How did these people develop these skills? Are they naturally inclined towards physical greatness? Or is there something more?

  7. The Art of Failure: Why some people choke and others panic

    What causes some people to succeed where others are not able?


These articles are pretty fun reading -- because they all explore explanations for the extraordinary among us or why something ordinary on the surface might be just as powerful as something that seems incredible.

For the full list of articles, go to this link: http://www.gladwell.com/archive.html.

Not Lost in Translation

The neat thing about this author is while he does not position himself as an expert in any of the social or economic theories he espouses, he has the ability to translate dry academic research into something accessible by normal people. I think that's an amazing ability, especially if you consider the amazing amount of research done every day by think tanks, universities, etc.

And most of those learnings are just not accessible to the general public! This is due to a number of factors including:
  • Dry, scientific language.
    Articles written in academic journals are not intended to entertain. They are written to explain the thesis of a study, the apparatus by which the study was conducted and finally the end-result/takeaways from the study. For the average layperson, struggling through multitudes of graphs and statistical measures is pretty difficult (especially if there are other fun things to do, like watch The OC.)

  • $$$
    Its pretty expensive to subscribe or get access to an academic journal unless you are a member of an university department or a student.

    For example a one-year full hard copy subscription to NBER working papers is $2,525 for normal people. (For universities, it is $1,475. Individual articles are $5 a piece.)

    The journal of Health Psychology is $75 if you are a member of the American Psychological Association (APA). For a nonmember its $92. If you do not have an advanced psychology degree, it costs $43 a year to join the APA (as a student, but how many of us are still students?) or $32 a year (as a high school teacher, again how many of us are high school teachers?). And these are prices for just ONE journal.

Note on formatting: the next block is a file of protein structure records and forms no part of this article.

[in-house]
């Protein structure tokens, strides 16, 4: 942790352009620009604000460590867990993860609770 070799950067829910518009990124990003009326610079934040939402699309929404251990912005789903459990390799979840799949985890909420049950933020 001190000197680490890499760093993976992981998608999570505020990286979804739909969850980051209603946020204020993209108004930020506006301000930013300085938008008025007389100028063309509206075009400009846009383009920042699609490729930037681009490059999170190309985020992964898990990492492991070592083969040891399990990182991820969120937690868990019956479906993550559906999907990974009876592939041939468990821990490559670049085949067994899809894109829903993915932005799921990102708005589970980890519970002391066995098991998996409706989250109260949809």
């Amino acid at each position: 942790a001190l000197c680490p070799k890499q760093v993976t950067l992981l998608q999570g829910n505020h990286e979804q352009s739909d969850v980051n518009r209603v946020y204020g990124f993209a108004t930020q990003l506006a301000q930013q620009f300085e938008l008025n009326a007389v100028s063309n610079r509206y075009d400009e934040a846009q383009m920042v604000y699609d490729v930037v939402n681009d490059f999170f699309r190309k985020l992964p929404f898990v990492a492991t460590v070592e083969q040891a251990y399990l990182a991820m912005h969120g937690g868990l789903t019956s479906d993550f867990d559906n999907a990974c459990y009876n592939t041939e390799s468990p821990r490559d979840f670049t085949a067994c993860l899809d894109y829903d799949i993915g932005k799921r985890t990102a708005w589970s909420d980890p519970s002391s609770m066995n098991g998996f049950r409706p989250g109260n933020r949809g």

For Science, the cost is $135 per year.

    I suppose, its all worth it if you are really interested -- the problem is, is the average citizen interested? that interested? And I also suppose that these research institutions need to cover their costs-- its not cheap to do research! You have to get funding anyway you can, right??


What else did Gladwell write?
  • The Tipping Point (2002)
    Arguably his most famous book, the idea is that "little changes can have big effects; when small numbers of people start behaving differently, that behavior can ripple outward until a critical mass or "tipping point" is reached, changing the world".

    The phrase has been adopted en masse by the business world. I still haven't read his book, but how often do you hear that catchphrases nowadays?

  • Blink (2005)
    Apparently inspired by Gladwell's run-in with the police (after he grew out his hair into an afro), Gladwell became interested in investigating the concept of decisions made on the fly or the concept of "thinking without thinking." In Gladwell's case, he experienced distinctly different treatment when he had short hair versus when he had an afro.


Other resources
Here are some more resources on Gladwell and where he's been seen and heard over the past couple years:
Enjoy!